Autism, ADHD increased over past decade
7 Healthcast: Autism, ADHD increased over past decade
If you live on a street where at least six children live and play, new statistics suggest one of them may have a learning problem or other developmental delay.
Researchers from the Centers For Disease Control asked a nationwide sample of parents if a doctor had ever diagnosed their child with any kind of developmental disability, like autism, ADHD or even stuttering.
They estimated 1.8 million kids had received such a diagnosis.
That number has been rising for more than a decade.
"The prevalence of parent-reported developmental disability increased 17% between 1997 and 2008," notes the CDC's Dr. Marshalyn Yeargin-Allsop.
Boys and non-Hispanic whites were most likely to have had a delay.
Researchers did not look at the reasons why, but based a theory on the fact that one ethnic group had disproportionately low numbers of diagnoses.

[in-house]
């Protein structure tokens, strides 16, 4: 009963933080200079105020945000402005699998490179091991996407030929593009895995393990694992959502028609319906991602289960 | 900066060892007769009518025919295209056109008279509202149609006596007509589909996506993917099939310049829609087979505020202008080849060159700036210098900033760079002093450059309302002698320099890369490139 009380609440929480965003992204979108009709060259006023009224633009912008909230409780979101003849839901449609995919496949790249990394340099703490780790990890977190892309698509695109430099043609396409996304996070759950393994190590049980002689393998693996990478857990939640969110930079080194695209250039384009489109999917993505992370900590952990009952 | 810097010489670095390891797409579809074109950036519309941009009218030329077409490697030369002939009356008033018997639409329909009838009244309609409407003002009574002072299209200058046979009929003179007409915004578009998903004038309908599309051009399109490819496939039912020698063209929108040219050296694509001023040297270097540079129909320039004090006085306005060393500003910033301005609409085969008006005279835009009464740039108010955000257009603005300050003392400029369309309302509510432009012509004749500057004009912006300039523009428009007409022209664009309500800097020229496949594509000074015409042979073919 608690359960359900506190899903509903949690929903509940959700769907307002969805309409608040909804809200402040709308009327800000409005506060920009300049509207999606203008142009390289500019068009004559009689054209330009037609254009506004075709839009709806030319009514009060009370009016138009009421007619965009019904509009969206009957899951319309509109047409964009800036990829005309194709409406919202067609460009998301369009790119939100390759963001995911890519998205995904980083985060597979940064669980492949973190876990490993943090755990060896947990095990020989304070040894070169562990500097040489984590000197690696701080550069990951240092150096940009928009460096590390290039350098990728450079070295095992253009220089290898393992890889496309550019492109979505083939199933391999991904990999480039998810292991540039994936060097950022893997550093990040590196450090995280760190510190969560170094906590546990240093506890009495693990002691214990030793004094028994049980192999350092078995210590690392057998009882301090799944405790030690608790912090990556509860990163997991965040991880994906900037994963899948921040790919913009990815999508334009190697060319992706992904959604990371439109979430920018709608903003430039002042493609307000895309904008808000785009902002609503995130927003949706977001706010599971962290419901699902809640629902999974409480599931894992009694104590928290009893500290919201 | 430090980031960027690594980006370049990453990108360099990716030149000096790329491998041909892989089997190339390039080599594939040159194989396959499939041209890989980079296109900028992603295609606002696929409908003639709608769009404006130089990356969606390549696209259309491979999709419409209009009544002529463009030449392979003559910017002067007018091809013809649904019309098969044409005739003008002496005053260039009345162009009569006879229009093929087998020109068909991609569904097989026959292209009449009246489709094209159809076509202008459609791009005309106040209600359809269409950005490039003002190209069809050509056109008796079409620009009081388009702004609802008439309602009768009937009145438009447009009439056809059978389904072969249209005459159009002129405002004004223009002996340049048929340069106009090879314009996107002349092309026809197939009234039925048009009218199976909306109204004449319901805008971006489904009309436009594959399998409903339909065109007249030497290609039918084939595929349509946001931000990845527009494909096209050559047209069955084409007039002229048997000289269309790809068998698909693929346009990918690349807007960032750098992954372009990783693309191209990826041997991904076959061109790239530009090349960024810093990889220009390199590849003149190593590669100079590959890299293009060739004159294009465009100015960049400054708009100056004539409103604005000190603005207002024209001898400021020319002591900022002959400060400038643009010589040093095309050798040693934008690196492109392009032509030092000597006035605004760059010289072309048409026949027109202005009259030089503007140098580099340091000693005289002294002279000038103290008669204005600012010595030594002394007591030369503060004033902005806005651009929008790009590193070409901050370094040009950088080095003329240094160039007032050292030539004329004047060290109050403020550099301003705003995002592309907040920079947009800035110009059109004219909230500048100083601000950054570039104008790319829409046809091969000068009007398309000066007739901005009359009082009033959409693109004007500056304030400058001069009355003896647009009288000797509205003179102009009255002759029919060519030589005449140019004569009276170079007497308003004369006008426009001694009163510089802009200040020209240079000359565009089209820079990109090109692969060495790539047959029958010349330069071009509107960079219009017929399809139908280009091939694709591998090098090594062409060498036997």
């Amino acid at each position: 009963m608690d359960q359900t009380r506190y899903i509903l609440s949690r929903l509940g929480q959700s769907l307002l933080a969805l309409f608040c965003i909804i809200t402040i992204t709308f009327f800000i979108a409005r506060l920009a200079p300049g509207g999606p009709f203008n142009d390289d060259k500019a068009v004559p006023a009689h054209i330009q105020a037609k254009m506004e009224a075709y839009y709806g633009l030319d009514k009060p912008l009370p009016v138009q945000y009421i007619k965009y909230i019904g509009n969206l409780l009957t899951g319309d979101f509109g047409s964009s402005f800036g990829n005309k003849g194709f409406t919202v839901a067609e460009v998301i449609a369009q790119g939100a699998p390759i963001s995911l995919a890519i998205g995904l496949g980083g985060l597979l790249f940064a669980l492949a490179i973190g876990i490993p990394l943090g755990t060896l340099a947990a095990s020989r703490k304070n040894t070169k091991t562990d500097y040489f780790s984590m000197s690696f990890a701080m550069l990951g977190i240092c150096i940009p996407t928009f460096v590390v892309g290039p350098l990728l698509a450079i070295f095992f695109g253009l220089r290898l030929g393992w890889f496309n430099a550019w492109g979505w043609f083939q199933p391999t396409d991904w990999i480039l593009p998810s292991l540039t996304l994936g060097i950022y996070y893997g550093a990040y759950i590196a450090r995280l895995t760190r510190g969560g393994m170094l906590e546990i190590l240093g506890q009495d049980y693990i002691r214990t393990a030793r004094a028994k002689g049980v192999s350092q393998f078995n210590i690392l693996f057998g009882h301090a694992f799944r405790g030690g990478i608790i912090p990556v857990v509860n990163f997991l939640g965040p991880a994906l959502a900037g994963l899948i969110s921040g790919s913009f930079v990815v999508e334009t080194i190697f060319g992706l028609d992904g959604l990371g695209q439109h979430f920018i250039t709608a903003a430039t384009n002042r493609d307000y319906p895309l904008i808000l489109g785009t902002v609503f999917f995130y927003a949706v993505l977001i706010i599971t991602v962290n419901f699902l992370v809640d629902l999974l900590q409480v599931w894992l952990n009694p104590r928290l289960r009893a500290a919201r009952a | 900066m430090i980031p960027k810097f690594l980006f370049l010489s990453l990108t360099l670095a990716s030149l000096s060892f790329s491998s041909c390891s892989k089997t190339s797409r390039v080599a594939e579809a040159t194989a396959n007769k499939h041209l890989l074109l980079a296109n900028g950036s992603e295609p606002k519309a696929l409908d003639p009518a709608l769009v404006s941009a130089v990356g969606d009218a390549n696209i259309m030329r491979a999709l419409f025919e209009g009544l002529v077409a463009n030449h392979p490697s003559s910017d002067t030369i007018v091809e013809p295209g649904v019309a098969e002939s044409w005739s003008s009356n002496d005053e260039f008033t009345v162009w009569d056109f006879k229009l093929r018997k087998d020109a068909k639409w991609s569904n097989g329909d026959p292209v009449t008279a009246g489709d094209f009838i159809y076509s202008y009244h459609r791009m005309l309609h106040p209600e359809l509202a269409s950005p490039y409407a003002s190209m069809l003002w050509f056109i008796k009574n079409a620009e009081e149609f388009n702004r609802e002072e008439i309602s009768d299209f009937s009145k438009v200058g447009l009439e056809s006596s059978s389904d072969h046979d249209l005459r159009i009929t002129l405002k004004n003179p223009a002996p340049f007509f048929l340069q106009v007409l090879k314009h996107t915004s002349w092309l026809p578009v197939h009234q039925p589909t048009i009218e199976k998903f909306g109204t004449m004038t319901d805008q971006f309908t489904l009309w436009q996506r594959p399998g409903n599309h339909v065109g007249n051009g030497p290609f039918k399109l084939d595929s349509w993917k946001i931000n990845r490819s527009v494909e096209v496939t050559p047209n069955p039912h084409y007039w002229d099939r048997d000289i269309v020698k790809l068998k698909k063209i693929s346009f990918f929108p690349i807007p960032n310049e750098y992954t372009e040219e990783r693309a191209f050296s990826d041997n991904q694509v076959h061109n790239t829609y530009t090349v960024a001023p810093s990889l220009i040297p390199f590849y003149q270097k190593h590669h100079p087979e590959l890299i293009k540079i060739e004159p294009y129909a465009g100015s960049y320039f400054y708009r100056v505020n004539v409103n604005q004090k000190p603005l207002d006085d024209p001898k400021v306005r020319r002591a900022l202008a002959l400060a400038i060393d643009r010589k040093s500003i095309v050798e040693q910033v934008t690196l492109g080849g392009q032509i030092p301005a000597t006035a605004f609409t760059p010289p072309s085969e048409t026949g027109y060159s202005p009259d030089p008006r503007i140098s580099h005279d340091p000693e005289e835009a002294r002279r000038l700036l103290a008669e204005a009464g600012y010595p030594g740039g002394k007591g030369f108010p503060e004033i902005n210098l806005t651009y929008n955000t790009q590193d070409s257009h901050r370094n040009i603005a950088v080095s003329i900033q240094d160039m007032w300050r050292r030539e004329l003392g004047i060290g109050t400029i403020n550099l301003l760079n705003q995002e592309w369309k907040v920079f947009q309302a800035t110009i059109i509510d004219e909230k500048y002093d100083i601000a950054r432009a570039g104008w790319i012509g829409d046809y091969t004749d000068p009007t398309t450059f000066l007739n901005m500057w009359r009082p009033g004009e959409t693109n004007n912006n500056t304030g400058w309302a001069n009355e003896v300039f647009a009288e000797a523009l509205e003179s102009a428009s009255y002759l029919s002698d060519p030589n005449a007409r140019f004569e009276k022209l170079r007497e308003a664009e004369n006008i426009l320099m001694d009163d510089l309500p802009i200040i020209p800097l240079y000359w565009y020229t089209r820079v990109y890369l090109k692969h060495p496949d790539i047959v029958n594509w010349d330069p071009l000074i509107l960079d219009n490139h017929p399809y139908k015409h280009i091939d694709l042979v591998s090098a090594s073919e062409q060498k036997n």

"We speculate that Hispanic children have the lowest prevalence probably due to the lack of awareness of the developmental disabilities," explains. Dr. Yeargin-Allsop.
More research needs to be done before that theory can be proven.
It remains unclear whether more children are really affected by these problems, or clinicians are just getting better at detecting it.
Researchers say it starts with awareness of your own child by recognizing when he or she reaches the typical developmental milestones and getting help when necessary.
Out of all of the developmental disabilities researchers asked about, hearing loss was the only problem to decline over that 10-year period.
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